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Despite the importance of daily symptoms for people's quality of living, they are seldom studied (thus, the "iceberg of morbidity"). We begin by reviewing United States and British studies that have information on daily symptoms experienced by adults. The most common ones are respiratory (largely from colds) and musculoskeletal (largely from arthritis, injury, overexertion). Using health diaries kept for 6 weeks by a population-based sample of adults, we report the frequency of respiratory and musculoskeletal symptoms, their specific types and causes, and what factors urge people to take therapeutic actions for them. The most popular action for both is prescription or nonprescription drugs, followed by lay consultation, then restricted activity, and lastly seeking medical care. On Respiratory Days, how miserable a person feels is the main stimulus to action; other morbidity aspects of the day also rank high. Sociodemographic groups scarcely differ in their responses to respiratory symptoms. The situation is similar for Musculoskeletal Nondisease Days (injury/overexertion). But for Musculoskeletal Disease Days (arthritis), sociodemographic characteristics figure more strongly in care, and the day's degree of morbidity less. These results signal basic differences in how people approach chronic and acute health problems: For chronic ones, they devise strategies of care (determined partly by their roles, attitudes, and resources) over months and years, and apply them during flare-ups. For acute problems, decisions about care are made in the short run and hinge mostly on symptoms. Our analysis also considers how actions complement or substitute for each other: Self-care actions (nonprescription drug use and restricted activity) tend to co-occur, and so do actions based on medical care (prescription drug use and medical contact). The two domains substitute in one way (nonprescription drug use greatly reduces chances of prescription drug use) and join in another (restricted activity increases chances of medical contact).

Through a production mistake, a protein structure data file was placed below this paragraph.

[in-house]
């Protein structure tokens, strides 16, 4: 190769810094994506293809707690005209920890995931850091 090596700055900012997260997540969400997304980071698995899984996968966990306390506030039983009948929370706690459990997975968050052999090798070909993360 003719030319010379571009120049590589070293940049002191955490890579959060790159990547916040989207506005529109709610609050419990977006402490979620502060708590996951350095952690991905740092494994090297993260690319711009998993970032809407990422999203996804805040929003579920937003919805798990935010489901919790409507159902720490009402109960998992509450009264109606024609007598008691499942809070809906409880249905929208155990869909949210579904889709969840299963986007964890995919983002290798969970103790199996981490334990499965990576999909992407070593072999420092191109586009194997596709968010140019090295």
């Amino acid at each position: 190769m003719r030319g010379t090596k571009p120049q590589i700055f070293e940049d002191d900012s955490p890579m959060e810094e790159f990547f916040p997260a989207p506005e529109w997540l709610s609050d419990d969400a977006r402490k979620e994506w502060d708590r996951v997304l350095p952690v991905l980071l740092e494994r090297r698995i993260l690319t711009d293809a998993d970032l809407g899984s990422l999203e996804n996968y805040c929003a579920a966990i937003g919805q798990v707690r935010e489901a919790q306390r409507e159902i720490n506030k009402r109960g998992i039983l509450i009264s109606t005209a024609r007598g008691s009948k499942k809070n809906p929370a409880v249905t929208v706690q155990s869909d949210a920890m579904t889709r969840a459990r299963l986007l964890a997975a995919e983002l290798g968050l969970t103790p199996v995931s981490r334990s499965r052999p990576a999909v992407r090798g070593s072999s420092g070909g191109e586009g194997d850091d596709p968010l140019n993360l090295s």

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Objectives: To summarize the existing data on abuse history and gastrointestinal illness, suggest a conceptual scheme to explain these associations, suggest ways to identify patients at risk, and provide information about mental health referral. Data sources: Review of the pertinent literature by clinicians and investigators at referral centers who are involved in the care of patients with complex gastrointestinal illness and who have experience in the diagnosis and care of patients with abuse history in these settings. Study selection: All research articles and observational data that addressed abuse history in gastroenterologic settings. Articles were identified through a MEDLINE search. Data extraction: Independent extraction by multiple observers. Data synthesis: On the basis of literature review and consensus, it was determined that abuse history is associated with gastrointestinal illness and psychological disturbance; appears more often among women, patients with functional gastrointestinal disorders, and patients seen in referral settings; is not usually known by the physician; and is associated with poorer adjustment to illness and adverse health outcome. Although the mechanisms for this association are unknown, psychological factors (somatization, response bias, reinforcement of abnormal illness behavior) and physiologic factors (psychophysiologic response, enhanced visceral sensitivity) probably contribute. On the basis of these data, recommendations are made on how to identify patients at risk, how to obtain this information, and, if needed, how to make appropriate referrals. Conclusions: The authors agree with existing data on the association between abuse history and gastrointestinal illness. Physicians should ask patients with severe or refractory illness about abuse history. Appropriate referral to a mental health professional may improve the clinical outcome.